‘Super 8’, a homage to Spielberg classics

2011-08-01 00:00

IT’S been some time since an original story (not a sequel, spin-off or franchise) came to a cinema near us.

Perhaps unsurprisingly, that film has come from one J.J. Abrams, the architect of the TV series Lost and Alias, and the director of Mission: Impossible III.

It was about five years ago that Paramount Pictures chairperson Brad Grey dubbed J.J. Abrams “the next Steven Spielberg”.

Now, Super 8 writer/director Abrams has Spielberg as the producer in his latest project.

Super 8 plays out as a fond homage to the classics of yesteryear, such as Spielberg’s Close Encounter and E.T., but there are also nods to Jaws, Jurassic Park and his more recent War of the Worlds.

It should be said, however, there are tribute films and then there are tribute films. In the one, you say “Oh, that’s nice” and in the other you sit up and take notice. Super 8 is the latter kind.

The story takes place in 1979 (when Spielberg was fast becoming a household name and Abrams was just into high school). It’s the story of young aspiring film makers and their zombie movie, a project which requires them to sneak out of their houses at midnight and assemble next to a nearby train station. There, they can make their film without the interference of adults who just don’t get it. There’s Joe (Joel Courtney), the sensitive makeup artist and model-builder, Alice (Elle Fanning), the leading lady from a broken home, Charles (Riley Griffiths), a bossy, rotund writer/director, and Cary (Ryan Lee), the heavily dental-braced fireworks guru.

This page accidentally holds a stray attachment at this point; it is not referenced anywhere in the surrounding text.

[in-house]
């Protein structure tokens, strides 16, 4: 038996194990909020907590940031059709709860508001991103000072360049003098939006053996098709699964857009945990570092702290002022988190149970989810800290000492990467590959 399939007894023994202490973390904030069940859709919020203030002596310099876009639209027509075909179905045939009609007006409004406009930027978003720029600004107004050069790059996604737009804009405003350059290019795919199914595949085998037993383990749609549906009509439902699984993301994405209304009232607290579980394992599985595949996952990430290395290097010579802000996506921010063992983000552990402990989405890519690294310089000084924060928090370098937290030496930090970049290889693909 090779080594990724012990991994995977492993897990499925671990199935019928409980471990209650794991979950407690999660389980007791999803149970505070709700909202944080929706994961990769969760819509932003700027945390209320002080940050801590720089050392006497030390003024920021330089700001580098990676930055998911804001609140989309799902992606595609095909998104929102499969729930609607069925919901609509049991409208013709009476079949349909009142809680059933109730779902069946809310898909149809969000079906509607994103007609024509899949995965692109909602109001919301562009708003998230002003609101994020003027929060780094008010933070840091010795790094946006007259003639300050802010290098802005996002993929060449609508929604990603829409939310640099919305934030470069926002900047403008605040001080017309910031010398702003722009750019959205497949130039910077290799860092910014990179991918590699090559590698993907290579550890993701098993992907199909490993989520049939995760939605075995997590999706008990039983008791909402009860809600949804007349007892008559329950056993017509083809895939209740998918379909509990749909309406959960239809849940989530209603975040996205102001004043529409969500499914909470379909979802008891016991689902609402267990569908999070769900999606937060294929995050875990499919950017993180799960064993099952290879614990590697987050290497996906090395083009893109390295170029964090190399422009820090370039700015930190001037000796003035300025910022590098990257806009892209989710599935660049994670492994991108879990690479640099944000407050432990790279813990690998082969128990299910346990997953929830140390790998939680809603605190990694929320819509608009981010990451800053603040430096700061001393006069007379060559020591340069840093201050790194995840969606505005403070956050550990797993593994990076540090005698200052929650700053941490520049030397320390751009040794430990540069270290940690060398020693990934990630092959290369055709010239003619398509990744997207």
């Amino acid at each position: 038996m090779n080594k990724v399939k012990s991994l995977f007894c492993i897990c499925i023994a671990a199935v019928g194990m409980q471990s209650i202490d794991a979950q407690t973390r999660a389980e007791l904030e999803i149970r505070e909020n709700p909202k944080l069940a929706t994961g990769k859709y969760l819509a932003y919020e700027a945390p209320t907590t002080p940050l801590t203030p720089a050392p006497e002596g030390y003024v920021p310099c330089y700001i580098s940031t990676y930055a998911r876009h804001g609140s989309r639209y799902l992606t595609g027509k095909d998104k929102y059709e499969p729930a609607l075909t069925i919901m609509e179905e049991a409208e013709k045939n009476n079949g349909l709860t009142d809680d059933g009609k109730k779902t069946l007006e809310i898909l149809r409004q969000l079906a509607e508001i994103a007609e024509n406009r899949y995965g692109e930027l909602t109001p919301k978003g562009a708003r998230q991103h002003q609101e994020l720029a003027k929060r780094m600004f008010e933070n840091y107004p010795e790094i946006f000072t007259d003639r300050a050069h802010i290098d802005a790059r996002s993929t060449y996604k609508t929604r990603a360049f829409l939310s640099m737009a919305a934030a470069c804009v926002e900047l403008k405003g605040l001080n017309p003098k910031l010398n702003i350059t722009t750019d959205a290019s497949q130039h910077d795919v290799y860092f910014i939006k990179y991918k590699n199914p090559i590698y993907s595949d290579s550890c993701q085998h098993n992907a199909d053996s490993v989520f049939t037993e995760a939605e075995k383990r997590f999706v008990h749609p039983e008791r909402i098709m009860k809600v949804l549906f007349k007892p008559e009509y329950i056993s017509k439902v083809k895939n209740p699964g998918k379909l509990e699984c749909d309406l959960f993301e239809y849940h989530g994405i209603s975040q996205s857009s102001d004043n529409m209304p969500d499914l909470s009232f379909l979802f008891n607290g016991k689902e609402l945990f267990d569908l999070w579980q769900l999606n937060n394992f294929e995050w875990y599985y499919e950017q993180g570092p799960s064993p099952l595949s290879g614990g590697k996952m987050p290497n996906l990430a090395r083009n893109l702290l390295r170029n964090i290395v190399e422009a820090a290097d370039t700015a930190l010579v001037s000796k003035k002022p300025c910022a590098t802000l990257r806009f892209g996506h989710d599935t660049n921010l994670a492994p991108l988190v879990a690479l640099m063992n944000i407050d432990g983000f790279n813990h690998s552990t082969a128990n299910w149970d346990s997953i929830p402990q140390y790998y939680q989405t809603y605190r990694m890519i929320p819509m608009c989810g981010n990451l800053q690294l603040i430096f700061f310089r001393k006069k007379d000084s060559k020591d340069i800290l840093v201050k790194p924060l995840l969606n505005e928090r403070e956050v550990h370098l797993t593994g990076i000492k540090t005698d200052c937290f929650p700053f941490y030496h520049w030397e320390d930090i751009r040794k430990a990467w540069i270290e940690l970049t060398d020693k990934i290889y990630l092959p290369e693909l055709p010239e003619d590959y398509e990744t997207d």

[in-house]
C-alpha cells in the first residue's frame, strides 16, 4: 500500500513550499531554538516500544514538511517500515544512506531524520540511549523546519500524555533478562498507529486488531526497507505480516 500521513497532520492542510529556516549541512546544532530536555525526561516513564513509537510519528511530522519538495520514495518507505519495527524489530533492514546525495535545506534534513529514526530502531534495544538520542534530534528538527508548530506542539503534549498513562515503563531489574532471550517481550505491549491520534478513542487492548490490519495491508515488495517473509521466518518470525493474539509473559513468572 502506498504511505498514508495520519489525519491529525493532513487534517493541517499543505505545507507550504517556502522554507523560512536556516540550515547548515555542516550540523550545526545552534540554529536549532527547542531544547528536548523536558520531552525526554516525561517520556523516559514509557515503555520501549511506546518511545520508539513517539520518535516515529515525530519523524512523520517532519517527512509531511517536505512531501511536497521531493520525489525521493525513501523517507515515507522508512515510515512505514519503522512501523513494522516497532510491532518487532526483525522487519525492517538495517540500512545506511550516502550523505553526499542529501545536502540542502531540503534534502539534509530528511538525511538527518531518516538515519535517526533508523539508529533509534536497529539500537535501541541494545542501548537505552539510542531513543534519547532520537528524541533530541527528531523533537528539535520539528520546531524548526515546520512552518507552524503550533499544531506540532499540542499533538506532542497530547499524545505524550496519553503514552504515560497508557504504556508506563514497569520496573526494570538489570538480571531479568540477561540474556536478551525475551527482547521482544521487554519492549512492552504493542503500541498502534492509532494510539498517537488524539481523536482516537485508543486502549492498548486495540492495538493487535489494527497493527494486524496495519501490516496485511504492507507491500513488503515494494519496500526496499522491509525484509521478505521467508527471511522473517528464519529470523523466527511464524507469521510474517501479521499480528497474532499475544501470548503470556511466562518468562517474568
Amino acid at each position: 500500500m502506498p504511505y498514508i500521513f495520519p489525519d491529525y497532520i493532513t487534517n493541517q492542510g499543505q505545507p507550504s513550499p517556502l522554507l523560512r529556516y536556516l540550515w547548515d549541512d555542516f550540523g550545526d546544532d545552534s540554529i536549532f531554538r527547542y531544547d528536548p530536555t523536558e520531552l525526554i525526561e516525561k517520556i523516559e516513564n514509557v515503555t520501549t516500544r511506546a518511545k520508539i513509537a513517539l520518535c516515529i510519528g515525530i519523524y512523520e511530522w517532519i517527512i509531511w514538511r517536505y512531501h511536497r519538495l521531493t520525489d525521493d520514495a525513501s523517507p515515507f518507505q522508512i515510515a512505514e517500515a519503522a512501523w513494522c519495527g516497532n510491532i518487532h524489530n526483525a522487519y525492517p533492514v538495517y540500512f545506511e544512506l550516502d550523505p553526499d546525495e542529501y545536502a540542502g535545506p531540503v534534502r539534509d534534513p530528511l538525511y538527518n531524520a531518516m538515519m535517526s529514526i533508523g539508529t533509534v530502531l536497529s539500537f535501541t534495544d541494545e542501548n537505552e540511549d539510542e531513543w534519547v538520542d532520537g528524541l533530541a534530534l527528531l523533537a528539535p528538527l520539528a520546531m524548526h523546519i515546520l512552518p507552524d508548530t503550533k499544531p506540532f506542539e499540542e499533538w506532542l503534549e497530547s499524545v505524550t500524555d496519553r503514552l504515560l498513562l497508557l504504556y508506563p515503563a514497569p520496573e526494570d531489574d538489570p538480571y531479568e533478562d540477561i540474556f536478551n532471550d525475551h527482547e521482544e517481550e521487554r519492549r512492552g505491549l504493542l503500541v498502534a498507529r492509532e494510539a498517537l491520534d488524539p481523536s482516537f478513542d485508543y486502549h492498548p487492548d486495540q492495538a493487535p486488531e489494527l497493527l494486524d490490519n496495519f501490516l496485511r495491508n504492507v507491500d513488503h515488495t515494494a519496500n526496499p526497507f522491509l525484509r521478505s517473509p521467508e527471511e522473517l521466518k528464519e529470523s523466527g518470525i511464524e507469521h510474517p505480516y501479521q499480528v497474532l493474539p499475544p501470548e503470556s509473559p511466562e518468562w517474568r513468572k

While there, they witness a train derailment (note: the best one filmed to date) and the emergence of a mysterious, predatory menace.

Pretty soon the local sheriff disappears, along with dogs and microwaves, and the U.S. military descend on the small town to “take care” of everything … all of which is very dubious.

There are a few immediate areas where Abrams has obviously learned from Spielberg, such as when it comes to revealing the monster, less is more (remember Jaws?).

It’s also very clear that for Abrams, storytelling is paramount — even over the story itself. On this note, there are parts of the film where it feels a bit too carefully manufactured, but overall Abrams remembers the fundamental ground rule — make the audience interested in the characters.

Abrams brings out some excellent performances from the young, fresh cast, along with the two fathers — Kyle Chandler and Ron Eldard — to create a wonderful core in the story.

The film ticks along nicely, never lulling for too long on any particular scene, and there are some wonderful moments throughout.

For anyone who grew up watching those “good old days” movies of yesteryear, this is a real treat offered up by Abrams, a film maker who is undoubtedly the closest there’s been to “the next Spielberg”.


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